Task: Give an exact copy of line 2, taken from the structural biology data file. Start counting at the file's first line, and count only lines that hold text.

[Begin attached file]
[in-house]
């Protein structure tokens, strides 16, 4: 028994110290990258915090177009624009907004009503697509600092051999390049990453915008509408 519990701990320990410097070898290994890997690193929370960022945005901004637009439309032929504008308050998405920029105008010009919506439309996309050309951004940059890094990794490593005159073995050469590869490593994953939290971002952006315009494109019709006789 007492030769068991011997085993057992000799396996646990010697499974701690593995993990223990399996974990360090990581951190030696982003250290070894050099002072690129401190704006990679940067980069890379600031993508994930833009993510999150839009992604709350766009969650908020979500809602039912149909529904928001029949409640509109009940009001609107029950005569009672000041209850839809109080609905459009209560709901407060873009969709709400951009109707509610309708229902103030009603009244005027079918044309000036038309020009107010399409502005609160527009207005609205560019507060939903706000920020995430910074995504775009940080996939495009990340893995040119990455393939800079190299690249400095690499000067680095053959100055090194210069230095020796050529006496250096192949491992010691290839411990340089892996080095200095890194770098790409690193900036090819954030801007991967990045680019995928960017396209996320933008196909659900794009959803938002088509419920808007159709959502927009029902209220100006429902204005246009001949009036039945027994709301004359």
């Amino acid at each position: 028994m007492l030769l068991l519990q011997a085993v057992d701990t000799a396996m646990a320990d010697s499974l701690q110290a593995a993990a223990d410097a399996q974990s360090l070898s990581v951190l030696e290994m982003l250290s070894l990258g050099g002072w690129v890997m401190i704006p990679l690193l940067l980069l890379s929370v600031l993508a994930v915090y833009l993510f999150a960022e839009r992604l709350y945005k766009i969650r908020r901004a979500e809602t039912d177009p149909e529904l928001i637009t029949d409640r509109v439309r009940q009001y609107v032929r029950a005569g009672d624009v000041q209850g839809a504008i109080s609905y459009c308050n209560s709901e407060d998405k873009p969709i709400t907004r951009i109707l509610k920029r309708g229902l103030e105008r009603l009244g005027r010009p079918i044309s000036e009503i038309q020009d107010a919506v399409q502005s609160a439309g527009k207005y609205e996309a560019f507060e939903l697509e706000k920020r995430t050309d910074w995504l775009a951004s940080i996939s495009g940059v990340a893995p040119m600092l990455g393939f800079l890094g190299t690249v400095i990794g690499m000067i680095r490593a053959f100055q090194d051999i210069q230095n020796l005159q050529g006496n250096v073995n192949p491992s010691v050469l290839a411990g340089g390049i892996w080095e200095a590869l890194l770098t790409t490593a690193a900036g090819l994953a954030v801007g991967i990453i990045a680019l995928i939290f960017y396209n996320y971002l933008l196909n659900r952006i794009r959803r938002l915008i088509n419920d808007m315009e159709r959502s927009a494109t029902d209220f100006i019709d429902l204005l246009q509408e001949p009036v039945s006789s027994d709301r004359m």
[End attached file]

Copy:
């Protein structure tokens, strides 16, 4: 028994110290990258915090177009624009907004009503697509600092051999390049990453915008509408 519990701990320990410097070898290994890997690193929370960022945005901004637009439309032929504008308050998405920029105008010009919506439309996309050309951004940059890094990794490593005159073995050469590869490593994953939290971002952006315009494109019709006789 007492030769068991011997085993057992000799396996646990010697499974701690593995993990223990399996974990360090990581951190030696982003250290070894050099002072690129401190704006990679940067980069890379600031993508994930833009993510999150839009992604709350766009969650908020979500809602039912149909529904928001029949409640509109009940009001609107029950005569009672000041209850839809109080609905459009209560709901407060873009969709709400951009109707509610309708229902103030009603009244005027079918044309000036038309020009107010399409502005609160527009207005609205560019507060939903706000920020995430910074995504775009940080996939495009990340893995040119990455393939800079190299690249400095690499000067680095053959100055090194210069230095020796050529006496250096192949491992010691290839411990340089892996080095200095890194770098790409690193900036090819954030801007991967990045680019995928960017396209996320933008196909659900794009959803938002088509419920808007159709959502927009029902209220100006429902204005246009001949009036039945027994709301004359």